Diagnosing a Mouth or Throat Tumor
You have a tumor in your mouth or throat. A tumor is a mass of abnormal cells. To learn more about your tumor, your doctor will evaluate you. This may include a health history, physical exam, and some tests. The results help your doctor and healthcare team plan the best treatment for you.
Your health history
Your doctor will take your health history. He or she will ask about your health problems, symptoms, and any treatments you’ve had. If needed, you may be referred to a specialist for further evaluation.
Your physical exam
The physical exam is done in a doctor’s office. The doctor will look inside your nose and mouth with a light. He or she will also feel your neck and maybe your mouth. The following may be done during the exam as well:
Indirect laryngoscopy. A hand-held mirror is held to the back of your throat. The doctor directs a light to the back of your throat to examine the larynx, vocal cords, the base of the tongue, and other tissues in your throat.
Panendoscopy. Different types of tubes (endoscopes) are put into your mouth or nose, and sometimes down into your throat.
If needed, you may be given local anesthesia (numbing medication) to keep you comfortable during these procedures.
You may have one or more imaging tests. These give your doctor more information about your tumor. You’ll be told how to prepare for these tests ahead of time. Some common imaging tests include:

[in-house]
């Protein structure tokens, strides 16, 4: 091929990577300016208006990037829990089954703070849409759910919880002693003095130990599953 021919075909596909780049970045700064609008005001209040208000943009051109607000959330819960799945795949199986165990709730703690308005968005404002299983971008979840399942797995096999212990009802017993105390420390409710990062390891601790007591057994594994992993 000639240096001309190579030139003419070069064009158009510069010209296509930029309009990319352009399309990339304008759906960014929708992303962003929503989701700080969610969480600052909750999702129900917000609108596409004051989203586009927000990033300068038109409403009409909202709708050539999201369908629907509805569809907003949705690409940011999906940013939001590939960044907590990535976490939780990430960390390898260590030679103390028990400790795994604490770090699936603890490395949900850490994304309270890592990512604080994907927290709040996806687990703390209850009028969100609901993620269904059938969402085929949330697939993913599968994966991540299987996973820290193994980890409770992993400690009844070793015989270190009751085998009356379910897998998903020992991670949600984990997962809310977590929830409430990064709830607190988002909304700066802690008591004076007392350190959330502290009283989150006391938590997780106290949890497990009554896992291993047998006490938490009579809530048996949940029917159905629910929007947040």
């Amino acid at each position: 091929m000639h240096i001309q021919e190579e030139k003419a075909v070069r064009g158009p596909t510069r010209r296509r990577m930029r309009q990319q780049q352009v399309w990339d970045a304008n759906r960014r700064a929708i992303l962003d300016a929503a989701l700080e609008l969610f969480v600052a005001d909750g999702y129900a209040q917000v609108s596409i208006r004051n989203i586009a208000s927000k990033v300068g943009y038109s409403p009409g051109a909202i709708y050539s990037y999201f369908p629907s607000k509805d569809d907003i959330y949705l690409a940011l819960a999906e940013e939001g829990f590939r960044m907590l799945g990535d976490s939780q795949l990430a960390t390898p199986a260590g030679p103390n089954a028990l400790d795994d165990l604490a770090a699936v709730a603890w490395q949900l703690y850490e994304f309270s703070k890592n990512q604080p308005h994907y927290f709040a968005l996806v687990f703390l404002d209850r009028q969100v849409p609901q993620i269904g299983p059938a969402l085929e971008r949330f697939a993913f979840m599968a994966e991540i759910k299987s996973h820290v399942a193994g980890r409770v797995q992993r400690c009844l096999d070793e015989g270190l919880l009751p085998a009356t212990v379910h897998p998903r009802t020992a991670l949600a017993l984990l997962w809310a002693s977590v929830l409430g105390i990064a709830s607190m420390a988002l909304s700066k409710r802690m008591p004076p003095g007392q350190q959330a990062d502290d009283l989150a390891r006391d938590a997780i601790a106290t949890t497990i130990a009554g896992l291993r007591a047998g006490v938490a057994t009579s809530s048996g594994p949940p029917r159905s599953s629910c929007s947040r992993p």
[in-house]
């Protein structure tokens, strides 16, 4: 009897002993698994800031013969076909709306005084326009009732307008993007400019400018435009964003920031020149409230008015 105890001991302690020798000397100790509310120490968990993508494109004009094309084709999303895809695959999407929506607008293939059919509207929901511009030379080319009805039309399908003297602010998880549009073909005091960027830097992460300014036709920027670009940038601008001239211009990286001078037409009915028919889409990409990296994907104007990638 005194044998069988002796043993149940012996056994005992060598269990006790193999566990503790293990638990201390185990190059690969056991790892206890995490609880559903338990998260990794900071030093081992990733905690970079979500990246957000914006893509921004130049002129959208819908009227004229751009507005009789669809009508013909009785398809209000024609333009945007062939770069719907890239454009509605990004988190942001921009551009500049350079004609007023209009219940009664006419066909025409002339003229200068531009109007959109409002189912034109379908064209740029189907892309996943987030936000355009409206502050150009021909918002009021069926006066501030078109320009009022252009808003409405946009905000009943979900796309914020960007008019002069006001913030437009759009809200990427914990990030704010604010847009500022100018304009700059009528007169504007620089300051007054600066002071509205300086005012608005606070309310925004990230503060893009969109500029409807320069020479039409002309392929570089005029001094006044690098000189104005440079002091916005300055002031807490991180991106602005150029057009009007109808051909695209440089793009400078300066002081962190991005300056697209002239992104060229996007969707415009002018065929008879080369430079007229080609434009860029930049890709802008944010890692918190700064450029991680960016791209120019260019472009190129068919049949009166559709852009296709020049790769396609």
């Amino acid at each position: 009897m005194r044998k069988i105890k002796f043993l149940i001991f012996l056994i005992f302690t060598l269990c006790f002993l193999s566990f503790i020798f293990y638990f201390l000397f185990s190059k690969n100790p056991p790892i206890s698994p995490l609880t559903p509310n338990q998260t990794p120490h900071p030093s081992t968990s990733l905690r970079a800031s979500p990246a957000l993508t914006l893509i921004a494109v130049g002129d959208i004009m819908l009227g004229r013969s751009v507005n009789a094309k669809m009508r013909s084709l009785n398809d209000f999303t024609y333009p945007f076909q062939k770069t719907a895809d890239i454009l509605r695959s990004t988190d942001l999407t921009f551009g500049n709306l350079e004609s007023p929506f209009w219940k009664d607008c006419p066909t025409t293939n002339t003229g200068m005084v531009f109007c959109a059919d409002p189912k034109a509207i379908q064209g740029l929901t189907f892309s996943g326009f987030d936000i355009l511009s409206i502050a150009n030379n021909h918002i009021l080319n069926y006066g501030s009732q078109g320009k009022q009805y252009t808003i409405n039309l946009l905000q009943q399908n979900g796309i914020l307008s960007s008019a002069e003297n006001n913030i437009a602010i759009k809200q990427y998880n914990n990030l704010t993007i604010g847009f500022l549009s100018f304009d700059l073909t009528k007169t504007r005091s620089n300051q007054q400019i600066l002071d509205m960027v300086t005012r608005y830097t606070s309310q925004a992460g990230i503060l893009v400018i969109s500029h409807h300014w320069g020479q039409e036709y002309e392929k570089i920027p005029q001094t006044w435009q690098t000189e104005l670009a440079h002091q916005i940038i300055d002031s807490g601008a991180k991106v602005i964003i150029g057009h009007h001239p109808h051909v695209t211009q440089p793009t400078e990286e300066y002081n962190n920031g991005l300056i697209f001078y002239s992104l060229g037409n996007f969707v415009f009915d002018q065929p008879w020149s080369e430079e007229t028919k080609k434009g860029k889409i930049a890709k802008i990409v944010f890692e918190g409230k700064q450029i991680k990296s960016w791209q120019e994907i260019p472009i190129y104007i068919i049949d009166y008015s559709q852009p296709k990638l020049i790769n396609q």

An x-ray. This test uses high-energy beams to take a picture of tissues inside the body.
A CT (computed tomography) scan. This is a computer-enhanced x-ray.
An MRI (magnetic resonance imaging) scan. This test uses strong magnets and computers to form images.
A PET-CT scan. A positron emission tomography (PET) scan uses a small amount of radioactive substance to show metabolic activity that may indicate cancer. For a PET-CT scan, these two tests are done at the same time. This creates a more detailed image.
Direct pharyngoscopy and laryngoscopy
For a closer look at your throat, larynx, and other nearby tissues, direct pharyngoscopy and laryngoscopy may be done. During this procedure, a lighted tube called a laryngoscope is placed into your throat. Direct laryngoscopy may be done in the hospital or in the doctor’s office. The doctor may spray a numbing medicine in the back of the throat to help you through the exam. In some cases, you may be given general anesthesia. This medication helps you relax and sleep through the procedure.
If you have a biopsy, a small sample of your tumor will be removed. This sample is then sent to a lab and studied. This helps show whether or not the tumor is cancerous. A biopsy may be done in the doctor’s office or in the hospital. In some cases, a biopsy is done during direct laryngoscopy.
During fine-needle aspiration (FNA), a very thin needle is inserted into the tumor to remove a tissue sample. This type of biopsy may be done in the doctor’s office.
Deciding on treatment
Treatment depends on the tumor’s size, type, and location, and whether it is cancerous. Treatment may include one or more of the following: